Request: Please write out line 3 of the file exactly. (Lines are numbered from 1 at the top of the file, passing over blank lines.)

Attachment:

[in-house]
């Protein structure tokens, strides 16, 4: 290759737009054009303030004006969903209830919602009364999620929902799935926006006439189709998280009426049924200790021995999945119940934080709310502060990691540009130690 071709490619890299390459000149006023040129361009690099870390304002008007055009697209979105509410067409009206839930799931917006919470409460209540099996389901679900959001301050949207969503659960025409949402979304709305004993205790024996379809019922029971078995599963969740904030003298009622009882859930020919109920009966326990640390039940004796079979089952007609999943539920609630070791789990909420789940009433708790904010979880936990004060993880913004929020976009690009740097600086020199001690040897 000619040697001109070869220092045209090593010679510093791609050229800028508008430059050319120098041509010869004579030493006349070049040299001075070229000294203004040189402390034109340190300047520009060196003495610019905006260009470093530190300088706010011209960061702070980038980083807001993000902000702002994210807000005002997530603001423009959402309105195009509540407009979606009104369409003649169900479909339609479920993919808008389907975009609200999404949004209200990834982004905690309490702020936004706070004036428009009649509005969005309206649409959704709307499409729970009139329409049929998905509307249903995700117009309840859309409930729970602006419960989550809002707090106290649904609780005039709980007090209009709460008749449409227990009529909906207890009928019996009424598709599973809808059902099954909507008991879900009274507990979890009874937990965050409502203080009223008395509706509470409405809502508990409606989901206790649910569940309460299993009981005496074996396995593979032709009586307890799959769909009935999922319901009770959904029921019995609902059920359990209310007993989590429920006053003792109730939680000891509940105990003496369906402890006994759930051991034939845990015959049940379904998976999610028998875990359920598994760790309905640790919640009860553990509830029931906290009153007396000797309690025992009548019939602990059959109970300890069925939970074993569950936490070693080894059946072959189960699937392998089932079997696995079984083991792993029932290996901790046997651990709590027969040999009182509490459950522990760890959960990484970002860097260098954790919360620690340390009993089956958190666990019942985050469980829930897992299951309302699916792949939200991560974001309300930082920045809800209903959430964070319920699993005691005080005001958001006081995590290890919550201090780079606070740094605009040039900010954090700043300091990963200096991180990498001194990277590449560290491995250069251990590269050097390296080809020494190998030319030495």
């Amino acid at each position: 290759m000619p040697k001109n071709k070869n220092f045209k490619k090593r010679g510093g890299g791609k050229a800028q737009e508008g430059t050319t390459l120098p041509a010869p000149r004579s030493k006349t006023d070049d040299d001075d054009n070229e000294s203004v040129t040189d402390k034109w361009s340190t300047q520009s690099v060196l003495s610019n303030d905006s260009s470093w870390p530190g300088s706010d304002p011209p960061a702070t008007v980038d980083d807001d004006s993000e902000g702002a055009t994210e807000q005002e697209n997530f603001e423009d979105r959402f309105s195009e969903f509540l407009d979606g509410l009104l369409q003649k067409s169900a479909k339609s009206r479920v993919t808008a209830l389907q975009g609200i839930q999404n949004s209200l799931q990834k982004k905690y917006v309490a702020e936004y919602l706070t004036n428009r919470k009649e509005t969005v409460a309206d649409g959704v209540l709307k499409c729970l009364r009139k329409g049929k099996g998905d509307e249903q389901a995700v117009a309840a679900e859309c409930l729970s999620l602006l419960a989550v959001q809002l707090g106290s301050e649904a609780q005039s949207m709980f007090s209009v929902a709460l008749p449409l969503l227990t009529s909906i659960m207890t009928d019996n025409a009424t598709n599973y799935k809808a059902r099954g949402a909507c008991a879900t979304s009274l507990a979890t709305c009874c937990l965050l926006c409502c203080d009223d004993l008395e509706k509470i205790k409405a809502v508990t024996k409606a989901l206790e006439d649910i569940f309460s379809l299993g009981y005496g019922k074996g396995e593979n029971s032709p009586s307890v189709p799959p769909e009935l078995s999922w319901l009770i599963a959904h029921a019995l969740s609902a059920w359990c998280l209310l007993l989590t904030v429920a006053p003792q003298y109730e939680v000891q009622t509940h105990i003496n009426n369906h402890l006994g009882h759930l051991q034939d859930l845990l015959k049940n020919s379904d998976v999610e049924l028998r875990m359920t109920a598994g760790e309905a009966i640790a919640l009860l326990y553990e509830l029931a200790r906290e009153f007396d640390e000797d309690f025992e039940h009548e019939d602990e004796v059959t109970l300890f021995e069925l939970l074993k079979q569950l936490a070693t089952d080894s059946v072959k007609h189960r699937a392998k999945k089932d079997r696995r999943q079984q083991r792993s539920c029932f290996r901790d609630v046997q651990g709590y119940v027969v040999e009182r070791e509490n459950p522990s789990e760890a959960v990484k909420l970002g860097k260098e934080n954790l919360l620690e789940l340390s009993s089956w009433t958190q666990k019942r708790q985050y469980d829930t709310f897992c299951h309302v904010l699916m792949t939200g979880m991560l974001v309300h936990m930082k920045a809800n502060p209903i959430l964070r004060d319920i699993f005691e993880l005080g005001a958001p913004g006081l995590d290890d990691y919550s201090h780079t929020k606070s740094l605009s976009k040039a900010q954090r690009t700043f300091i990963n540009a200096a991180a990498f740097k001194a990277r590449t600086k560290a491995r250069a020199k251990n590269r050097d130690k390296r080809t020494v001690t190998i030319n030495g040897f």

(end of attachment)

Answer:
């Amino acid at each position: 290759m000619p040697k001109n071709k070869n220092f045209k490619k090593r010679g510093g890299g791609k050229a800028q737009e508008g430059t050319t390459l120098p041509a010869p000149r004579s030493k006349t006023d070049d040299d001075d054009n070229e000294s203004v040129t040189d402390k034109w361009s340190t300047q520009s690099v060196l003495s610019n303030d905006s260009s470093w870390p530190g300088s706010d304002p011209p960061a702070t008007v980038d980083d807001d004006s993000e902000g702002a055009t994210e807000q005002e697209n997530f603001e423009d979105r959402f309105s195009e969903f509540l407009d979606g509410l009104l369409q003649k067409s169900a479909k339609s009206r479920v993919t808008a209830l389907q975009g609200i839930q999404n949004s209200l799931q990834k982004k905690y917006v309490a702020e936004y919602l706070t004036n428009r919470k009649e509005t969005v409460a309206d649409g959704v209540l709307k499409c729970l009364r009139k329409g049929k099996g998905d509307e249903q389901a995700v117009a309840a679900e859309c409930l729970s999620l602006l419960a989550v959001q809002l707090g106290s301050e649904a609780q005039s949207m709980f007090s209009v929902a709460l008749p449409l969503l227990t009529s909906i659960m207890t009928d019996n025409a009424t598709n599973y799935k809808a059902r099954g949402a909507c008991a879900t979304s009274l507990a979890t709305c009874c937990l965050l926006c409502c203080d009223d004993l008395e509706k509470i205790k409405a809502v508990t024996k409606a989901l206790e006439d649910i569940f309460s379809l299993g009981y005496g019922k074996g396995e593979n029971s032709p009586s307890v189709p799959p769909e009935l078995s999922w319901l009770i599963a959904h029921a019995l969740s609902a059920w359990c998280l209310l007993l989590t904030v429920a006053p003792q003298y109730e939680v000891q009622t509940h105990i003496n009426n369906h402890l006994g009882h759930l051991q034939d859930l845990l015959k049940n020919s379904d998976v999610e049924l028998r875990m359920t109920a598994g760790e309905a009966i640790a919640l009860l326990y553990e509830l029931a200790r906290e009153f007396d640390e000797d309690f025992e039940h009548e019939d602990e004796v059959t109970l300890f021995e069925l939970l074993k079979q569950l936490a070693t089952d080894s059946v072959k007609h189960r699937a392998k999945k089932d079997r696995r999943q079984q083991r792993s539920c029932f290996r901790d609630v046997q651990g709590y119940v027969v040999e009182r070791e509490n459950p522990s789990e760890a959960v990484k909420l970002g860097k260098e934080n954790l919360l620690e789940l340390s009993s089956w009433t958190q666990k019942r708790q985050y469980d829930t709310f897992c299951h309302v904010l699916m792949t939200g979880m991560l974001v309300h936990m930082k920045a809800n502060p209903i959430l964070r004060d319920i699993f005691e993880l005080g005001a958001p913004g006081l995590d290890d990691y919550s201090h780079t929020k606070s740094l605009s976009k040039a900010q954090r690009t700043f300091i990963n540009a200096a991180a990498f740097k001194a990277r590449t600086k560290a491995r250069a020199k251990n590269r050097d130690k390296r080809t020494v001690t190998i030319n030495g040897f």